Arlo Makes Live Customer Service A Luxury Option
from the basic-competency-is-extra dept
The never-ending quest for improved quarterly returns means that things that technically shouldn’t be luxury options, inevitably wind up being precisely that. We’ve shown how a baseline expectation of privacy is increasingly treated as a luxury option by hardware makers and telecoms alike. The same thing also sometimes happens to customer service; at least when companies think they can get away with it.
“Smart home” and home security hardware vendor Arlo, for example, has announced a number of new, not particularly impressive subscription tiers for its internet-connected video cameras. The changes effectively involve forcing users to pay more money every month if they ever want to talk to a live customer service representative. From Stacey Higginbotham:
“This week, Arlo launched what I generously think of as its pay-for-customer-service enticement for its smart home camera products. As of Oct. 4, customers without a subscription who?ve had their devices for more than 90 days no longer get phone support. And after one year, they lose access to live chat support.”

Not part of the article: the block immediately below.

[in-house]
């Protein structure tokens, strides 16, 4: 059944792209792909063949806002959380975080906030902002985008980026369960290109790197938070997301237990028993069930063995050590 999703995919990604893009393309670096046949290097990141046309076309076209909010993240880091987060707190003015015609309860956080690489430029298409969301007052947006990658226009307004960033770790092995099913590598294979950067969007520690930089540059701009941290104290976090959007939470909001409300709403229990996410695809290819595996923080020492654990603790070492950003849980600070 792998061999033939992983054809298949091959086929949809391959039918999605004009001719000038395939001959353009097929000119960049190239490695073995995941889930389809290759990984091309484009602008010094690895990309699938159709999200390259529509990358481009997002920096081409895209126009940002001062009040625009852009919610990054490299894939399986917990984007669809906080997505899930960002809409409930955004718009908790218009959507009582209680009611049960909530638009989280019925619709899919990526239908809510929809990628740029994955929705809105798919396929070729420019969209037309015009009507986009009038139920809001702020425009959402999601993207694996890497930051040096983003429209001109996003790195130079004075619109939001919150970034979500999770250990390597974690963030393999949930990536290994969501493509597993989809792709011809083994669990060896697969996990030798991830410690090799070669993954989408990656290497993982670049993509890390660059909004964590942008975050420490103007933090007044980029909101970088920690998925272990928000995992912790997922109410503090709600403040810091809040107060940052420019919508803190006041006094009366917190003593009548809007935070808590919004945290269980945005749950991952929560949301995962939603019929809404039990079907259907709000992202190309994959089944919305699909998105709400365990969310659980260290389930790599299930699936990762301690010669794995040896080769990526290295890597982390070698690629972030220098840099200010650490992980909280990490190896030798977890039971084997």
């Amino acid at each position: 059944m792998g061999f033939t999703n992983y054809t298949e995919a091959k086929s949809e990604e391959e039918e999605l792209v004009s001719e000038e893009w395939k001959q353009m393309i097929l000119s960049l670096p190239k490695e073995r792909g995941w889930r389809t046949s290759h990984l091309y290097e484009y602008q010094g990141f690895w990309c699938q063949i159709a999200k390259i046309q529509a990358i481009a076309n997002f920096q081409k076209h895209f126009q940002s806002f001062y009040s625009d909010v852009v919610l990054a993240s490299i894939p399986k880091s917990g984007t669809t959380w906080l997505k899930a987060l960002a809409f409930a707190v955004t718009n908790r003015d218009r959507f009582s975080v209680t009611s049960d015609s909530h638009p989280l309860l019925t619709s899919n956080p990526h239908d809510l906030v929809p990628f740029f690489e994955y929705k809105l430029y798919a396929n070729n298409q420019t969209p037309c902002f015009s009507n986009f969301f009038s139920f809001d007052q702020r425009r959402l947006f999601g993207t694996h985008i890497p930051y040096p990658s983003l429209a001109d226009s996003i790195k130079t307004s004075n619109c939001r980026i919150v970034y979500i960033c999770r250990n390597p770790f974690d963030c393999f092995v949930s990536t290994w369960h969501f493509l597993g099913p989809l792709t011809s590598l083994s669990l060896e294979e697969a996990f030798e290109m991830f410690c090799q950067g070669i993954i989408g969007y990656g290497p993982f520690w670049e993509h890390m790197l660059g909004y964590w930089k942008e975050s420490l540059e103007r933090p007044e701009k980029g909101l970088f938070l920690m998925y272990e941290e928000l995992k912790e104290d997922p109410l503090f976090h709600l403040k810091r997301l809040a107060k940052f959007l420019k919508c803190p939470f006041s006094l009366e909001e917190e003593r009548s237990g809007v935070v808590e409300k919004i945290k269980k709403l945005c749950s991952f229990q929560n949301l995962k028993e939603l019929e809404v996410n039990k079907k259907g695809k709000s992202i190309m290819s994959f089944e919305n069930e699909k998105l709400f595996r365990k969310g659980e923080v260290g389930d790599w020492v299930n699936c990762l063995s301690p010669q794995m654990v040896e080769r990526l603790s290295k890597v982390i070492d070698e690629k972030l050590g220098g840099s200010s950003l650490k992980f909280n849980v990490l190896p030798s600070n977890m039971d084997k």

If you don’t pay Arlo more money for actual customer service, you’re relegated to cobbling together support solutions from the company’s forums, an automated website chat bot, or elsewhere. Given the cost of Arlo products, the decision to make speaking to an actual human being a $3 to $15 monthly add on is fairly ludicrous:
“Arlo?s customer support framework now requires a $2.99 to $14.99 per month Arlo subscription, a free trial plan, or the device to be within 90 days of purchase for phone support. Then you?re downgraded to chat support for the remainder of the year.
After that, absent a plan, Arlo customers with problems will only have access to a virtual assistant or the public forums. That means no phone support and no chat. This feels pretty punitive for a product that can cost between $130 and $300 depending on the device.”
Even U.S. telecom giants, the poster children for atrocious U.S. customer service, haven’t meaningfully pursued making live customer support a premium option (though they have tinkered with innately providing worse support to folks with low credit scores). Arlo’s choice comes amidst higher shipping costs and supply chain issues during COVID, but the decision to try and recover those higher costs by making basic competency a luxury tier will likely come back to bite it in an IOT space that’s only getting more competitive.